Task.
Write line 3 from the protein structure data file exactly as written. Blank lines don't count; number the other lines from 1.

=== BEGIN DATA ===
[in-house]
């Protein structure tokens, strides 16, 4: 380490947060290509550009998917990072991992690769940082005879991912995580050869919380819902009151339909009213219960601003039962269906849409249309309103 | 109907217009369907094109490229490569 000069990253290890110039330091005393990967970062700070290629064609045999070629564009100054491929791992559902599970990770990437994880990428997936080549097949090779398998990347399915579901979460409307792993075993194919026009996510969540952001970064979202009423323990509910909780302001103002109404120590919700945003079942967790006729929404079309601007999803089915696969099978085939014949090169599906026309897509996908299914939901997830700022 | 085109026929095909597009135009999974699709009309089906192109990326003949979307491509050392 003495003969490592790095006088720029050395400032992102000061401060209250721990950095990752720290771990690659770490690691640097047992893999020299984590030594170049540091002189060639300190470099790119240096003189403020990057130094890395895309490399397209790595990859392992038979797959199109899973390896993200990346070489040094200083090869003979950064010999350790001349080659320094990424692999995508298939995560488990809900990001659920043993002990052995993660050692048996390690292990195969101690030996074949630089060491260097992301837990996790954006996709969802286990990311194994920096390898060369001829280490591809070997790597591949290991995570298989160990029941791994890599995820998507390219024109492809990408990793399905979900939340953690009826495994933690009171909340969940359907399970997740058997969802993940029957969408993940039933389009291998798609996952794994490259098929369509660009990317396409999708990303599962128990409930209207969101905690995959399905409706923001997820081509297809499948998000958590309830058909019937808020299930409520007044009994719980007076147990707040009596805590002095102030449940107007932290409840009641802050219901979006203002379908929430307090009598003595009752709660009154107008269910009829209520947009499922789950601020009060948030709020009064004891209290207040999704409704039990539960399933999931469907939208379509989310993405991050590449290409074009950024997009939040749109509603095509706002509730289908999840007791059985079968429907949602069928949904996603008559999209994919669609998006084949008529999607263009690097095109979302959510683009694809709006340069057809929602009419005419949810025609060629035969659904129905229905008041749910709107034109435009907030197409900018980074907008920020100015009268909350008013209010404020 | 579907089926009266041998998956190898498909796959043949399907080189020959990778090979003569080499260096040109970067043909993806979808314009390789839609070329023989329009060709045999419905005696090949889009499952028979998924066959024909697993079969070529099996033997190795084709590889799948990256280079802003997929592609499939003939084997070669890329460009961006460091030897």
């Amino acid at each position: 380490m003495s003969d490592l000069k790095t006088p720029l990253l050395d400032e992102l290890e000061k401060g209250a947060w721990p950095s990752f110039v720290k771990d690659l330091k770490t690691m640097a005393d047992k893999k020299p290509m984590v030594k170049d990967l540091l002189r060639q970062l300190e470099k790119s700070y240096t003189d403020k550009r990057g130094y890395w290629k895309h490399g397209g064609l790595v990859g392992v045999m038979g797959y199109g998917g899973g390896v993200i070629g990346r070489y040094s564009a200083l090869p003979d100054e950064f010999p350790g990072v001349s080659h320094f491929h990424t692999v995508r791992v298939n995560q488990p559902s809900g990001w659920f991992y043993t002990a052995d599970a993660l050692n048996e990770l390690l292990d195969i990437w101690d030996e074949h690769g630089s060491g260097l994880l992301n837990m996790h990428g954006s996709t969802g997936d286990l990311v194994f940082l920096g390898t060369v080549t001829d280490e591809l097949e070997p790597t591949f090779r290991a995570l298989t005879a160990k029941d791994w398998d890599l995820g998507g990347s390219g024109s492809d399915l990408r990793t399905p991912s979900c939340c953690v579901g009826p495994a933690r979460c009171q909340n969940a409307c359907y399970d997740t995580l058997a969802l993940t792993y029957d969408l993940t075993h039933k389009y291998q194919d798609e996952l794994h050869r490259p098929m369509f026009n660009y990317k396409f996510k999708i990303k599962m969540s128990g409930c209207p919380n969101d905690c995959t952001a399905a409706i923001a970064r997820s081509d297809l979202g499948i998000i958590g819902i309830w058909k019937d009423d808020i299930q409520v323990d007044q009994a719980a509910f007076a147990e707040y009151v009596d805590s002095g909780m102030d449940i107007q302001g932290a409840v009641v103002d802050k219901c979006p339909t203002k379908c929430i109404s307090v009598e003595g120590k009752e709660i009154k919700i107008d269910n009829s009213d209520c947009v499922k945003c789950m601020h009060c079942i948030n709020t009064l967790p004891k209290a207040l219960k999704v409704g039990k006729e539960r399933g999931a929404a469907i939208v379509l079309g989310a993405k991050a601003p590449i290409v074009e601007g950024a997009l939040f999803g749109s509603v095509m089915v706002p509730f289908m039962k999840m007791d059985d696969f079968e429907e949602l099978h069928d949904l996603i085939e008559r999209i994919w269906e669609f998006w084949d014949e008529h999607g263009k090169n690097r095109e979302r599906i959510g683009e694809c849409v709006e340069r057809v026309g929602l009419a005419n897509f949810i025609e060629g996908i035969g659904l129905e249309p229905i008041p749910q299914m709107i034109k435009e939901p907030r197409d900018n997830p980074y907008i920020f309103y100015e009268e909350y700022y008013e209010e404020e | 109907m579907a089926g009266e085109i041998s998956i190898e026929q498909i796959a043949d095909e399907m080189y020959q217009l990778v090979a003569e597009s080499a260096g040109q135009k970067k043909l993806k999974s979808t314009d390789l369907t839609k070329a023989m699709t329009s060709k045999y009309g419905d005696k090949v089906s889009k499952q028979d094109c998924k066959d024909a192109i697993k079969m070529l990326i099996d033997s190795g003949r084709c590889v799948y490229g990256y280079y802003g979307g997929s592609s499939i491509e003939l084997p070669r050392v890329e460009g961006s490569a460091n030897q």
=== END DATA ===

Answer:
């Amino acid at each position: 380490m003495s003969d490592l000069k790095t006088p720029l990253l050395d400032e992102l290890e000061k401060g209250a947060w721990p950095s990752f110039v720290k771990d690659l330091k770490t690691m640097a005393d047992k893999k020299p290509m984590v030594k170049d990967l540091l002189r060639q970062l300190e470099k790119s700070y240096t003189d403020k550009r990057g130094y890395w290629k895309h490399g397209g064609l790595v990859g392992v045999m038979g797959y199109g998917g899973g390896v993200i070629g990346r070489y040094s564009a200083l090869p003979d100054e950064f010999p350790g990072v001349s080659h320094f491929h990424t692999v995508r791992v298939n995560q488990p559902s809900g990001w659920f991992y043993t002990a052995d599970a993660l050692n048996e990770l390690l292990d195969i990437w101690d030996e074949h690769g630089s060491g260097l994880l992301n837990m996790h990428g954006s996709t969802g997936d286990l990311v194994f940082l920096g390898t060369v080549t001829d280490e591809l097949e070997p790597t591949f090779r290991a995570l298989t005879a160990k029941d791994w398998d890599l995820g998507g990347s390219g024109s492809d399915l990408r990793t399905p991912s979900c939340c953690v579901g009826p495994a933690r979460c009171q909340n969940a409307c359907y399970d997740t995580l058997a969802l993940t792993y029957d969408l993940t075993h039933k389009y291998q194919d798609e996952l794994h050869r490259p098929m369509f026009n660009y990317k396409f996510k999708i990303k599962m969540s128990g409930c209207p919380n969101d905690c995959t952001a399905a409706i923001a970064r997820s081509d297809l979202g499948i998000i958590g819902i309830w058909k019937d009423d808020i299930q409520v323990d007044q009994a719980a509910f007076a147990e707040y009151v009596d805590s002095g909780m102030d449940i107007q302001g932290a409840v009641v103002d802050k219901c979006p339909t203002k379908c929430i109404s307090v009598e003595g120590k009752e709660i009154k919700i107008d269910n009829s009213d209520c947009v499922k945003c789950m601020h009060c079942i948030n709020t009064l967790p004891k209290a207040l219960k999704v409704g039990k006729e539960r399933g999931a929404a469907i939208v379509l079309g989310a993405k991050a601003p590449i290409v074009e601007g950024a997009l939040f999803g749109s509603v095509m089915v706002p509730f289908m039962k999840m007791d059985d696969f079968e429907e949602l099978h069928d949904l996603i085939e008559r999209i994919w269906e669609f998006w084949d014949e008529h999607g263009k090169n690097r095109e979302r599906i959510g683009e694809c849409v709006e340069r057809v026309g929602l009419a005419n897509f949810i025609e060629g996908i035969g659904l129905e249309p229905i008041p749910q299914m709107i034109k435009e939901p907030r197409d900018n997830p980074y907008i920020f309103y100015e009268e909350y700022y008013e209010e404020e | 109907m579907a089926g009266e085109i041998s998956i190898e026929q498909i796959a043949d095909e399907m080189y020959q217009l990778v090979a003569e597009s080499a260096g040109q135009k970067k043909l993806k999974s979808t314009d390789l369907t839609k070329a023989m699709t329009s060709k045999y009309g419905d005696k090949v089906s889009k499952q028979d094109c998924k066959d024909a192109i697993k079969m070529l990326i099996d033997s190795g003949r084709c590889v799948y490229g990256y280079y802003g979307g997929s592609s499939i491509e003939l084997p070669r050392v890329e460009g961006s490569a460091n030897q």